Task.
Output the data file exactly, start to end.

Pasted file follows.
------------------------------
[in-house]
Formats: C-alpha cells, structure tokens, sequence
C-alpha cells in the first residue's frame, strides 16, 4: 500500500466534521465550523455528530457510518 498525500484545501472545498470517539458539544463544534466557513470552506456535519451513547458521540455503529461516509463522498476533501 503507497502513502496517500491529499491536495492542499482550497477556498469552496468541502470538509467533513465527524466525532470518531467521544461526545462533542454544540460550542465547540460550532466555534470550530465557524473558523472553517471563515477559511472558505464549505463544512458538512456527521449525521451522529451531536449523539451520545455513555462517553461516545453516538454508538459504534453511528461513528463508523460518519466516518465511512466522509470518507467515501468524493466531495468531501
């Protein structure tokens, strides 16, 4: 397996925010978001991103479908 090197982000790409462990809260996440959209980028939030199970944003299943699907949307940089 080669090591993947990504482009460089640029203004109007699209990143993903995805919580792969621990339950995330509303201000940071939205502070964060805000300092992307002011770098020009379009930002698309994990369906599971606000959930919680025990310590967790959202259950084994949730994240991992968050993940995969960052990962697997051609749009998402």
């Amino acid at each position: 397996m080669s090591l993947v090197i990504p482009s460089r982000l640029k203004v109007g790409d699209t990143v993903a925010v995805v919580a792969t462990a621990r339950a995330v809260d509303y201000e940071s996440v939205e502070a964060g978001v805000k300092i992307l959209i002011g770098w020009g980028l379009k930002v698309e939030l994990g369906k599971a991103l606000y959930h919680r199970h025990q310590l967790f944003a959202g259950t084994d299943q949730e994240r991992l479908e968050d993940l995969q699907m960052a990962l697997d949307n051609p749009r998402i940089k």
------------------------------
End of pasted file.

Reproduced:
[in-house]
Formats: C-alpha cells, structure tokens, sequence
C-alpha cells in the first residue's frame, strides 16, 4: 500500500466534521465550523455528530457510518 498525500484545501472545498470517539458539544463544534466557513470552506456535519451513547458521540455503529461516509463522498476533501 503507497502513502496517500491529499491536495492542499482550497477556498469552496468541502470538509467533513465527524466525532470518531467521544461526545462533542454544540460550542465547540460550532466555534470550530465557524473558523472553517471563515477559511472558505464549505463544512458538512456527521449525521451522529451531536449523539451520545455513555462517553461516545453516538454508538459504534453511528461513528463508523460518519466516518465511512466522509470518507467515501468524493466531495468531501
């Protein structure tokens, strides 16, 4: 397996925010978001991103479908 090197982000790409462990809260996440959209980028939030199970944003299943699907949307940089 080669090591993947990504482009460089640029203004109007699209990143993903995805919580792969621990339950995330509303201000940071939205502070964060805000300092992307002011770098020009379009930002698309994990369906599971606000959930919680025990310590967790959202259950084994949730994240991992968050993940995969960052990962697997051609749009998402």
């Amino acid at each position: 397996m080669s090591l993947v090197i990504p482009s460089r982000l640029k203004v109007g790409d699209t990143v993903a925010v995805v919580a792969t462990a621990r339950a995330v809260d509303y201000e940071s996440v939205e502070a964060g978001v805000k300092i992307l959209i002011g770098w020009g980028l379009k930002v698309e939030l994990g369906k599971a991103l606000y959930h919680r199970h025990q310590l967790f944003a959202g259950t084994d299943q949730e994240r991992l479908e968050d993940l995969q699907m960052a990962l697997d949307n051609p749009r998402i940089k």